In addition, some dance moves may have rules that include detecting that no peaks above a specified magnitude occurred on one or more axes. For example, if the dance motion is supposed to be performed in an up/down motion, the video game may require that any measured acceleration on the right/left axis be below a specified threshold since the motion we are looking for should not include much side to side movement.

Finally, some dance moves may require that the controller be held still and in a certain orientation. In this case, the video game may not look for peaks at all. Instead, the game may make sure the magnitude of the accelerations on all axes is below the threshold specified in the dance move database for the move. The game may also make sure that the average acceleration is within the required threshold, also specified in the dance move database. Through these rules, the measured dance movement of the user may be compared to an expected dance movement to determine whether the user has performed the proper dance movement.

FIG. 4 is a flowchart of one embodiment for an interactive dancing video game that may incorporate various movements of the video game user as inputs to the video game. The method may allow a user of the video game to interact with the dancing video game by performing dance movements in response to a cue given by the video game display.

The embodiment may begin in operation 410 by presenting an icon to the video game user through a visual interface, such as a video game environment that includes the icon. The icon may represent a dance movement that the user may perform in response to the presentation of the icon. In operation 420, the user of the video game may perform a dance movement in response to the icon displayed. The dance movement of the user may be detected by a video game controller. The video game controller may provide one or more inputs to the video game that reflect the dance movement performed by the user.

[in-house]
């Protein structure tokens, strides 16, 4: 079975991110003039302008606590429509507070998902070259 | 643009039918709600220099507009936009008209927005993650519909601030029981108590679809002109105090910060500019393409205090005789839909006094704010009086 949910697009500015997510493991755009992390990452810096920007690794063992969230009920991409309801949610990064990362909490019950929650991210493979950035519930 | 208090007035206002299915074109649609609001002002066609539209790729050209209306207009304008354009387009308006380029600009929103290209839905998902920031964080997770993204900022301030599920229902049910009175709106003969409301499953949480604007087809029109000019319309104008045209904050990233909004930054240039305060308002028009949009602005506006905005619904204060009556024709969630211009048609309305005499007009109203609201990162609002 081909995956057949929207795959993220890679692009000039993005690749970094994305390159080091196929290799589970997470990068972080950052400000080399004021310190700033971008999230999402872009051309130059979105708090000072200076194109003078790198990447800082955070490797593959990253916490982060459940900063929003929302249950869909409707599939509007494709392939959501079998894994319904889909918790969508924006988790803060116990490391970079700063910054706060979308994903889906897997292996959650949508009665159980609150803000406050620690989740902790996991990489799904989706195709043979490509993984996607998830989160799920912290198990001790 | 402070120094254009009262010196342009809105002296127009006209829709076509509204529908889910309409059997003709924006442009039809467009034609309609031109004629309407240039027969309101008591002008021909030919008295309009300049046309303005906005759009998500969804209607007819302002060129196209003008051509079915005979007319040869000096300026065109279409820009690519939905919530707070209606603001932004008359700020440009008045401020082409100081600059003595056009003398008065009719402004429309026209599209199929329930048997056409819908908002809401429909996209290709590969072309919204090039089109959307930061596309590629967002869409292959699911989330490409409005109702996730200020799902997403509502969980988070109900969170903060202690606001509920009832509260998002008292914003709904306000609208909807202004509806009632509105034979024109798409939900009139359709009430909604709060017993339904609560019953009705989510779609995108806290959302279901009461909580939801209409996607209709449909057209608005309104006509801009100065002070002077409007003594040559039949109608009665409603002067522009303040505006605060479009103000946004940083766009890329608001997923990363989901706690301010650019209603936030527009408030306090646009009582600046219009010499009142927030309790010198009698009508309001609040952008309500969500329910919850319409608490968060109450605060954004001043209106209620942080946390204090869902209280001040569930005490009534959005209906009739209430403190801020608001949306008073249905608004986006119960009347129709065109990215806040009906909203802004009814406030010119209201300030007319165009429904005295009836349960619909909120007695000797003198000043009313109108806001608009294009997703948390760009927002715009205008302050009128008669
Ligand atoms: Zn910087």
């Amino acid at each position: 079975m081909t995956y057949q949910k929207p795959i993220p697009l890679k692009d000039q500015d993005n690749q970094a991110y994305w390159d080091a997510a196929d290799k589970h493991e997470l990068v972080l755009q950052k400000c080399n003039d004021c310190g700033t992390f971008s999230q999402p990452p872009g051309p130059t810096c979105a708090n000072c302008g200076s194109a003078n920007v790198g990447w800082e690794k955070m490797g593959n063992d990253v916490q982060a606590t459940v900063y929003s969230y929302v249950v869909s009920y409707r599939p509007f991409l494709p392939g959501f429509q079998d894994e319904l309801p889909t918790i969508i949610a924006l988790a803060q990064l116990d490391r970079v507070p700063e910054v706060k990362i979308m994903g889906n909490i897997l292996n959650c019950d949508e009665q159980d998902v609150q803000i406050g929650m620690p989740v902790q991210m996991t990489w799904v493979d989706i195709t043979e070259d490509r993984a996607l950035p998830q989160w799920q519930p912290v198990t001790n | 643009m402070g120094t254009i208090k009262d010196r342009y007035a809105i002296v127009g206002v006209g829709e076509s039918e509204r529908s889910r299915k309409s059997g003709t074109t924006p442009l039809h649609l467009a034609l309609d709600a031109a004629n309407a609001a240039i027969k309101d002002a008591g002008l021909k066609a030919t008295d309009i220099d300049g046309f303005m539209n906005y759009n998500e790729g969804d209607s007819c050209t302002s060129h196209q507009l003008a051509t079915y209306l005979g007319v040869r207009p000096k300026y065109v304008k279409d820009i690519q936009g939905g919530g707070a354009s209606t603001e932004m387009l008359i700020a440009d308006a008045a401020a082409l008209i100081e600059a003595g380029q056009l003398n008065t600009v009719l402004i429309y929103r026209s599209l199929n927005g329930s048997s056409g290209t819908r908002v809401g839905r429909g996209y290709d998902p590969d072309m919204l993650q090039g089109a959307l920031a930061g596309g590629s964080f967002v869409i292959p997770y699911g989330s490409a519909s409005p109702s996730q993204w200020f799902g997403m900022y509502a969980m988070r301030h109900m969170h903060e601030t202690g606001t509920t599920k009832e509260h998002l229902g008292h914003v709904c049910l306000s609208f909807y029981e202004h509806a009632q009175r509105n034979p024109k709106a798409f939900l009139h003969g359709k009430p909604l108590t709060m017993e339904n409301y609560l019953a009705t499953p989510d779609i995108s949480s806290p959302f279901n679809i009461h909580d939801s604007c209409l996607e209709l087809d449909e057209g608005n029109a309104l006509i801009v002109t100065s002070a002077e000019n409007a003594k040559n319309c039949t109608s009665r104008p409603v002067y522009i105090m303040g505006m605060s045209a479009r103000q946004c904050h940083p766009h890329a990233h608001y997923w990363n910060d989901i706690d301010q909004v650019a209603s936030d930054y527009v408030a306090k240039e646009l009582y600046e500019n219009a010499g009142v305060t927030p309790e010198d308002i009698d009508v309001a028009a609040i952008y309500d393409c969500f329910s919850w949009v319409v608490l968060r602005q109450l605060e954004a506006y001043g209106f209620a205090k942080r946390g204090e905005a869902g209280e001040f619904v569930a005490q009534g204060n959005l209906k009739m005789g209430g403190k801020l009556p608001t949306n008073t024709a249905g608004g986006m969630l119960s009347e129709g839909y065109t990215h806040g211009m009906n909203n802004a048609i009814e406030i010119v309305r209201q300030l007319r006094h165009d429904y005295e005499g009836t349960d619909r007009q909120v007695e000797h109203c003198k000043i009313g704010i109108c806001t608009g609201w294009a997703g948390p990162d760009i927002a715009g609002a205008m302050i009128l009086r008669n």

In operation 430, the inputs received from the video game controller may be analyzed by the video game to identify the dance movement performed by the user. As explained above, the inputs provided by the controller to the video game may include a series of data points. These points may be analyzed by the video game to construct a single dance movement performed by the user.

In operation 440, the received dance movement of the user through the controller may be compared to an expected dance movement by the video game. As described above, the series of data points representing the dance movement performed by the user may be compared to a stored set of data points representing the dance movement expected by the video game. As also explained above, the comparison of the measured movement and the expected movement does not have to be exact. Rather, the measured movement may approximate the expected movement and the video game may still recognize the measured movement.

In operation 450, the video game may present an indication to the user whether the measured dance movement correlated to the expected dance movement. For example, the video game may award the user with points for a successful performance of a dance movement. Another indicator may include displaying an encouraging message within the video game environment. In any event, the user of the video game may receive an indication that he/she performed a correct dance movement. The above described process may be repeated many times during the gameplay of the video game.

It should be noted that the flowchart of FIG. 4 is illustrative only. Alternative embodiments may add operations, omit operations, or change the order of operations without affecting the spirit or scope of the present invention.

The foregoing merely illustrates the principles of the invention. Various modifications and alterations to the described embodiments will be apparent to those skilled in the art in view of the teachings herein. It will thus be appreciated that those skilled in the art will be able to devise numerous systems, arrangements and methods which, although not explicitly shown or described herein, embody the principles of the invention and are thus within the spirit and scope of the present invention. From the above description and drawings, it will be understood by those of ordinary skill in the art that the particular embodiments shown and described are for purposes of illustrations only and are not intended to limit the scope of the present invention. References to details of particular embodiments are not intended to limit the scope of the invention.

Claims

1. A method for an interactive dancing video game, the method comprising:

displaying on a display screen an interface to a user of the video game during gameplay, the interface configured to indicate to the user a type of dance movement expected to be performed;
receiving, by a video game console, sensor input from a controller device configured to be held by the user in the user's hand, the input indicating movement of the user's arms;
measuring, by the video game console, the arm movements of the user primarily using the received sensor input from the controller device;
matching, by the video game console, the measured arm movements of the user to the expected dance movement by analyzing the received input from the sensor to determine a peak vector; and comparing the peak vector to an ideal vector; and